Joel Edwards began drawing when he was a young teenager, inspired by superhero comic books. And it was a compliment after he sold his first painting that spurred him to follow that passion and turn it into his vocation.
Edwards, 42, is the artist-in-residence at The Art Center of Waco, where a show of his work, described as “loose realism,” will be on display from January 19 through March 25, 2017. He and his wife of 18 years, Rebecca, have three children: Ella, 11, a sixth-grader at River Valley Intermediate School; and 9-year-old twins Jack and Lucy, who are in third grade at Speegleville Elementary School. Since 2000, Edwards has also worked at GM Wholesale, a firm that deals in granite and marble monuments. He’s the son of Wayne and Sharon Edwards of Waco. Edwards’ work can be seen at JREdwardsStudios.com.
WACOAN: When did you become interested in art?
Edwards: I guess I became interested in art in my early teenage years.
WACOAN: What sparked that?
Edwards: Probably comic books. I enjoyed Batman, Spider-Man, Superman. But the first drawings I sold were a couple of Spider-Man pen-and-ink drawings. The guy who bought them told me I had magic hands. So I guess I believed him. I was probably 13, I guess. I still have the first painting I ever did, which was of Batman in a graveyard.
WACOAN: Why did you put Batman in a graveyard?
Edwards: In the comic books he would go visit his parents’ graves. It’s a horrible painting, but it’s still in my mother’s closet. I don’t think she’ll ever get rid of it.
WACOAN: After high school, did you continue your education?
Edwards: I went to The Art Institute of Dallas. They were more concerned with advertising, which was not really the direction I wanted to go. They did have some life-drawing classes, which I really enjoyed. I excelled there.
After school I found a job at a monument company, and I’ve been working in the monument industry ever since then. I’m kind of doing both right now. We’ve done many war memorials. They’re a pretty popular thing.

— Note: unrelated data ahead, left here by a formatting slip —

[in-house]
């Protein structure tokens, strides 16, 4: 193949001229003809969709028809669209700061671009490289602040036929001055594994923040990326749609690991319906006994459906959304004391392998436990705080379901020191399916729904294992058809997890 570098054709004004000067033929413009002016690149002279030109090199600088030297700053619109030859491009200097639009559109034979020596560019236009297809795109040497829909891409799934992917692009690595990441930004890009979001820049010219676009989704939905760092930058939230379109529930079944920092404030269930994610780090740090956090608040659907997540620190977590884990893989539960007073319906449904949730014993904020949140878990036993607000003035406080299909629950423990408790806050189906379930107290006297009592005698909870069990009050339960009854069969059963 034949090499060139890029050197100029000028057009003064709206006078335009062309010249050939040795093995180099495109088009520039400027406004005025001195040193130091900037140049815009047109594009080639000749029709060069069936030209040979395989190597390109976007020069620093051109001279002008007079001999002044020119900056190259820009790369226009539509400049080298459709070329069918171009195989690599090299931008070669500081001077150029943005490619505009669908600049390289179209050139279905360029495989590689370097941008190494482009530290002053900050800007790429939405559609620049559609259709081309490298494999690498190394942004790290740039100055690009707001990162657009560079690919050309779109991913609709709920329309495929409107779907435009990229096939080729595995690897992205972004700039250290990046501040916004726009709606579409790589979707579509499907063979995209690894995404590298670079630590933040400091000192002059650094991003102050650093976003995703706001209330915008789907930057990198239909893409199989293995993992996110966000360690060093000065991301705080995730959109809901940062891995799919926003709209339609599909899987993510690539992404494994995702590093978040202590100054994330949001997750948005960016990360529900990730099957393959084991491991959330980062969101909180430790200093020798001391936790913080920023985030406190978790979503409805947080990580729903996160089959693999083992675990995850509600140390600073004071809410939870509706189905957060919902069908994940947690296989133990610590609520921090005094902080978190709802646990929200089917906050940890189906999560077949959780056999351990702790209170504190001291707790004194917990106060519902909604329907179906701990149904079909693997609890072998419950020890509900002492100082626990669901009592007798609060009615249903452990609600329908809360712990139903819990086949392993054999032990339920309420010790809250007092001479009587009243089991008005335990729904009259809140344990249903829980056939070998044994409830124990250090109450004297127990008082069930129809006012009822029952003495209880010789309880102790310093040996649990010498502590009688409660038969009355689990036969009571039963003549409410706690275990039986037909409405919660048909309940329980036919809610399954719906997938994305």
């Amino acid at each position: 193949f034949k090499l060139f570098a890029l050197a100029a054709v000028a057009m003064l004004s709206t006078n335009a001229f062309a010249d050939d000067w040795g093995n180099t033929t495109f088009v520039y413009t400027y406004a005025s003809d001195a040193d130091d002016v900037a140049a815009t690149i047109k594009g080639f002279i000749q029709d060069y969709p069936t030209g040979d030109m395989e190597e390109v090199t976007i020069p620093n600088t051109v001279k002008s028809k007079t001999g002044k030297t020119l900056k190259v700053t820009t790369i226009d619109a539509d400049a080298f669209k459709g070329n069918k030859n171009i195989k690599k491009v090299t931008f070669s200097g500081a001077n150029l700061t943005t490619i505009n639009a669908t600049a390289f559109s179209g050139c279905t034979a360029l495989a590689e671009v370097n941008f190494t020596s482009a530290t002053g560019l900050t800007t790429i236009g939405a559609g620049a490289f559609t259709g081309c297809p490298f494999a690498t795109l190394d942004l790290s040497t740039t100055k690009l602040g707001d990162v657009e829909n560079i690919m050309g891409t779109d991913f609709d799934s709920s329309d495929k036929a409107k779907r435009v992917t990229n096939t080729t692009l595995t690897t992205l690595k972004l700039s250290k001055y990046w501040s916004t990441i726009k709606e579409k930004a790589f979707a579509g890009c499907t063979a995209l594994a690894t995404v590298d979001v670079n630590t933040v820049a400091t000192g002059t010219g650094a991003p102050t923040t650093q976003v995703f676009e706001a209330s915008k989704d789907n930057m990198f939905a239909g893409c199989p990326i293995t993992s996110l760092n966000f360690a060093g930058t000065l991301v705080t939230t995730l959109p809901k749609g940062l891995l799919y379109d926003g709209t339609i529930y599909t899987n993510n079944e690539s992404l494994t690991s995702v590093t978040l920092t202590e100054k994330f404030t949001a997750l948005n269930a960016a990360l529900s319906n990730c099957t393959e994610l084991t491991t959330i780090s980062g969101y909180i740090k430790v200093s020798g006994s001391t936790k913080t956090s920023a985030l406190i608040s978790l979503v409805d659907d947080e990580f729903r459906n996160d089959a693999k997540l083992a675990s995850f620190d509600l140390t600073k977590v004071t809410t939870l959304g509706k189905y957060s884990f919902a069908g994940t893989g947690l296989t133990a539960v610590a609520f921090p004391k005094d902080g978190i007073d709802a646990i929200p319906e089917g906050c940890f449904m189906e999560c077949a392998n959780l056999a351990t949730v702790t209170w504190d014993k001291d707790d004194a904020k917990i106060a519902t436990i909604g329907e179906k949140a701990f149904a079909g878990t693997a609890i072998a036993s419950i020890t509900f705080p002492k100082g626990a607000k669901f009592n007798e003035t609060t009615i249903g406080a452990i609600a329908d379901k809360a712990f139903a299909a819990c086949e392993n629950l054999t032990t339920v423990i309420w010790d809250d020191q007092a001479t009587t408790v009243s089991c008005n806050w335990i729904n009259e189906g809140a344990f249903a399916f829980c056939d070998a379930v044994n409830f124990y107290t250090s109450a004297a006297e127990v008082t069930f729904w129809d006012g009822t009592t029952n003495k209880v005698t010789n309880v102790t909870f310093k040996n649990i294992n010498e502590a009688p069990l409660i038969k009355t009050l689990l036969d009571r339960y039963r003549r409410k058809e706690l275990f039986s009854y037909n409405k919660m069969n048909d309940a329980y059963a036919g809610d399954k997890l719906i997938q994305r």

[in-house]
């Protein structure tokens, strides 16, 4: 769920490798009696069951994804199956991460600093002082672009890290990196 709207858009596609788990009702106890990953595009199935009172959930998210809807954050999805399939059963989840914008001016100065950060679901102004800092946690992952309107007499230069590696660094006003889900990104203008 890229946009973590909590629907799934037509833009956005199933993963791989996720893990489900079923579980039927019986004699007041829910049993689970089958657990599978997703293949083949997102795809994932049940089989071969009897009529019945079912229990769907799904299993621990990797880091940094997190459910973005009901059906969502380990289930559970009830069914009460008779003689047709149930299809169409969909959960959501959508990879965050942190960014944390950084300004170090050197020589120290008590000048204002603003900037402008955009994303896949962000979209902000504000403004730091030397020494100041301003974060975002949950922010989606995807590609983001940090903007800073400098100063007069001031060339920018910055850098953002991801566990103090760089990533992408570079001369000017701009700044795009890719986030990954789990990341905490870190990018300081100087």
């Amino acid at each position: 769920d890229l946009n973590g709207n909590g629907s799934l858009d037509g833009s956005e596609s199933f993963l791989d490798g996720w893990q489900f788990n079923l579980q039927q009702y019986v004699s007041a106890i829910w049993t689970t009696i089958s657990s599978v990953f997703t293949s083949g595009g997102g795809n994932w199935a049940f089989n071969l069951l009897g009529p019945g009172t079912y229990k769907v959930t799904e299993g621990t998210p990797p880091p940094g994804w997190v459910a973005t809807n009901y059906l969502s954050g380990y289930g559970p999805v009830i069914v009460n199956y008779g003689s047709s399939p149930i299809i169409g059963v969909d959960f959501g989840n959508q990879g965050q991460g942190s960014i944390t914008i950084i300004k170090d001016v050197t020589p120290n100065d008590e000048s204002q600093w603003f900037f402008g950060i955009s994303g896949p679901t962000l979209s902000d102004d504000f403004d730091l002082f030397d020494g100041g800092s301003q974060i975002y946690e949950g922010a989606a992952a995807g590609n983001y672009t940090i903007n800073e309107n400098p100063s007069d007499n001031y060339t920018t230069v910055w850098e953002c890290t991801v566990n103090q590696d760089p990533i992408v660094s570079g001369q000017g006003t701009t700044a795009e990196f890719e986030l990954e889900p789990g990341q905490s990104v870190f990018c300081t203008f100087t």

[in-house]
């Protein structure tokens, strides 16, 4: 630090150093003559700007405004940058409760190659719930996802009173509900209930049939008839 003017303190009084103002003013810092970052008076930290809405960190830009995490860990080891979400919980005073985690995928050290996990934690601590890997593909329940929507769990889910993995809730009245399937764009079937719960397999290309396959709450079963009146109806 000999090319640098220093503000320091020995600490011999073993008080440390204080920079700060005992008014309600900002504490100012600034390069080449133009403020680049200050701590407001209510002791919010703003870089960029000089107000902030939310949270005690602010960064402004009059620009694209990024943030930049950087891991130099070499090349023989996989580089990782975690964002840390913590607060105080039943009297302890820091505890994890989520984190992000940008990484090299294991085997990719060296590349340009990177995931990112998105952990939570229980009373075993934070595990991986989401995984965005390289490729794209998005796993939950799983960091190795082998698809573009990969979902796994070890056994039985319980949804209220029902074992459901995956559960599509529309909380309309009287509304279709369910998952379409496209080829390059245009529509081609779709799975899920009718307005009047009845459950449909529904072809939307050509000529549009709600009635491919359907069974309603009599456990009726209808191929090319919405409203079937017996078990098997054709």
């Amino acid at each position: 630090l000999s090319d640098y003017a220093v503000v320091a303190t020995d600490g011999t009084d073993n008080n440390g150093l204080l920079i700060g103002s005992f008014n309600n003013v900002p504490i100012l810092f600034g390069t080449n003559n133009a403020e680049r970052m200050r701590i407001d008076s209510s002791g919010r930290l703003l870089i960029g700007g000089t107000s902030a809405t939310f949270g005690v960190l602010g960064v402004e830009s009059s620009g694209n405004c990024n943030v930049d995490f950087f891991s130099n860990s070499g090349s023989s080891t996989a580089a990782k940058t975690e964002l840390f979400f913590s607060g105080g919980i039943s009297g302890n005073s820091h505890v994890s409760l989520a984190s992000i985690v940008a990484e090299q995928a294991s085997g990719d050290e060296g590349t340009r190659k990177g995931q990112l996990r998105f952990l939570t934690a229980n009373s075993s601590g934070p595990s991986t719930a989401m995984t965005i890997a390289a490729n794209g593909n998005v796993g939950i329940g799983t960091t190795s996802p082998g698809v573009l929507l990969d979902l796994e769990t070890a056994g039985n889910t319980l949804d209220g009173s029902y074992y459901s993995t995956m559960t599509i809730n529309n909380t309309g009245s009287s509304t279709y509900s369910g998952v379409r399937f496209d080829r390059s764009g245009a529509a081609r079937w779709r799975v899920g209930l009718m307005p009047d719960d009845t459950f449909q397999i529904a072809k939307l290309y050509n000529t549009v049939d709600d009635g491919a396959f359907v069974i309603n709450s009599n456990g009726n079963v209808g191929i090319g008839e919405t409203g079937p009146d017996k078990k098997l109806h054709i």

WACOAN: What kind of art do you like to do?
Edwards: It’s whatever I see that inspires me. I tend towards more realism. I’m fascinated by mark-making. Whatever the medium may be — pencils or watercolors or oil — they each have their own individual song or voice. Of course, with realism I am trying to move that mark.
I also want the inherent qualities of that medium to shine through. While it is realism, I don’t want it to look like a photograph. I still want you to be able to feel a painting. I’m telling you what the theme is, but hopefully by leaving out excessive detail, maybe the viewer’s own [consciousness] can fill in that detail so that you’re bringing in your own experiences and it may mean a little bit more to you.
I know that some of the landscapes that I have sold, people are drawn to them because of the personal experiences they had there. People have had experiences at Big Bend, or people have had experiences at Enchanted Rock or wherever it may be. I want the quality of the paint to suggest your own memories, if that’s possible. It’s a goal, anyway.
WACOAN: I saw your painting of Big Bend on your website, and it brought back good memories of our trip to Alpine a few weeks ago. My wife and I looked at the painting, and we talked about our trip, and your work evoked our memories of that trip.
Edwards: I’m glad that happened for you. That’s where I’m coming from also. I had good times there too, not too long ago. I think that’s what attracts me to wanting to paint something in hopes that somehow I can share that experience.
WACOAN: I read where you describe yourself as a representational artist. Is that the same thing as realism, or is it different?
Edwards: I’m representing something that you would be able to recognize as opposed to something more modern or abstract.
WACOAN: You talked about the media you use to create art, and you often create digital art. When you’re doing digital art, where does the technology stop and the talent of the artist start?
Edwards: I approach it as I do any other artwork. You’re interacting with the computer through a tablet. I have a pen and a tablet that feeds directly into the computer, and this tablet is pressure sensitive. So you can adjust how much paint you have on the brush.